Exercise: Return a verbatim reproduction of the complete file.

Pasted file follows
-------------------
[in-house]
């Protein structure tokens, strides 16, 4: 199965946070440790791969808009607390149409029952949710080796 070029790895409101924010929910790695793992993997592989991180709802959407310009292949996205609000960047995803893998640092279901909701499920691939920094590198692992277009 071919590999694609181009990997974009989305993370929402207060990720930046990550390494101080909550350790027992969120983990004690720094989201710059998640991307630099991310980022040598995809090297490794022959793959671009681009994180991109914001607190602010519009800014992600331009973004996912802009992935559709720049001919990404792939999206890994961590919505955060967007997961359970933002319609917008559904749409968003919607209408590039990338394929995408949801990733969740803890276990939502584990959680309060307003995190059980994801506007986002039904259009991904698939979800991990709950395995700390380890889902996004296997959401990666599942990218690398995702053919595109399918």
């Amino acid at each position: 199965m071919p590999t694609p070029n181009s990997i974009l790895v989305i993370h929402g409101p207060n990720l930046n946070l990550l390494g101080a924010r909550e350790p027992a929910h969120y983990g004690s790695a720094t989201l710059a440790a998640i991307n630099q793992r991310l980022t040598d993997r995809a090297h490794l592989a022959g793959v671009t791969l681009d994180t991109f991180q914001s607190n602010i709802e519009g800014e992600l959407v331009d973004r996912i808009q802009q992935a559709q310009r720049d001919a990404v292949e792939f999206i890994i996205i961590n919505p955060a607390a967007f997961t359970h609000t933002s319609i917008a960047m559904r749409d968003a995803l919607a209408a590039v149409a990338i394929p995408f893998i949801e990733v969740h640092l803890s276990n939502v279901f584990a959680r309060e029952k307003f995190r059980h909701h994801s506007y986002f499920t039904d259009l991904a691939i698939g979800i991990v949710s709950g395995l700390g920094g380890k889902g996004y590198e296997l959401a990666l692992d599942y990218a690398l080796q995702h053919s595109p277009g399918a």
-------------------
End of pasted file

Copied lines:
[in-house]
């Protein structure tokens, strides 16, 4: 199965946070440790791969808009607390149409029952949710080796 070029790895409101924010929910790695793992993997592989991180709802959407310009292949996205609000960047995803893998640092279901909701499920691939920094590198692992277009 071919590999694609181009990997974009989305993370929402207060990720930046990550390494101080909550350790027992969120983990004690720094989201710059998640991307630099991310980022040598995809090297490794022959793959671009681009994180991109914001607190602010519009800014992600331009973004996912802009992935559709720049001919990404792939999206890994961590919505955060967007997961359970933002319609917008559904749409968003919607209408590039990338394929995408949801990733969740803890276990939502584990959680309060307003995190059980994801506007986002039904259009991904698939979800991990709950395995700390380890889902996004296997959401990666599942990218690398995702053919595109399918």
């Amino acid at each position: 199965m071919p590999t694609p070029n181009s990997i974009l790895v989305i993370h929402g409101p207060n990720l930046n946070l990550l390494g101080a924010r909550e350790p027992a929910h969120y983990g004690s790695a720094t989201l710059a440790a998640i991307n630099q793992r991310l980022t040598d993997r995809a090297h490794l592989a022959g793959v671009t791969l681009d994180t991109f991180q914001s607190n602010i709802e519009g800014e992600l959407v331009d973004r996912i808009q802009q992935a559709q310009r720049d001919a990404v292949e792939f999206i890994i996205i961590n919505p955060a607390a967007f997961t359970h609000t933002s319609i917008a960047m559904r749409d968003a995803l919607a209408a590039v149409a990338i394929p995408f893998i949801e990733v969740h640092l803890s276990n939502v279901f584990a959680r309060e029952k307003f995190r059980h909701h994801s506007y986002f499920t039904d259009l991904a691939i698939g979800i991990v949710s709950g395995l700390g920094g380890k889902g996004y590198e296997l959401a990666l692992d599942y990218a690398l080796q995702h053919s595109p277009g399918a």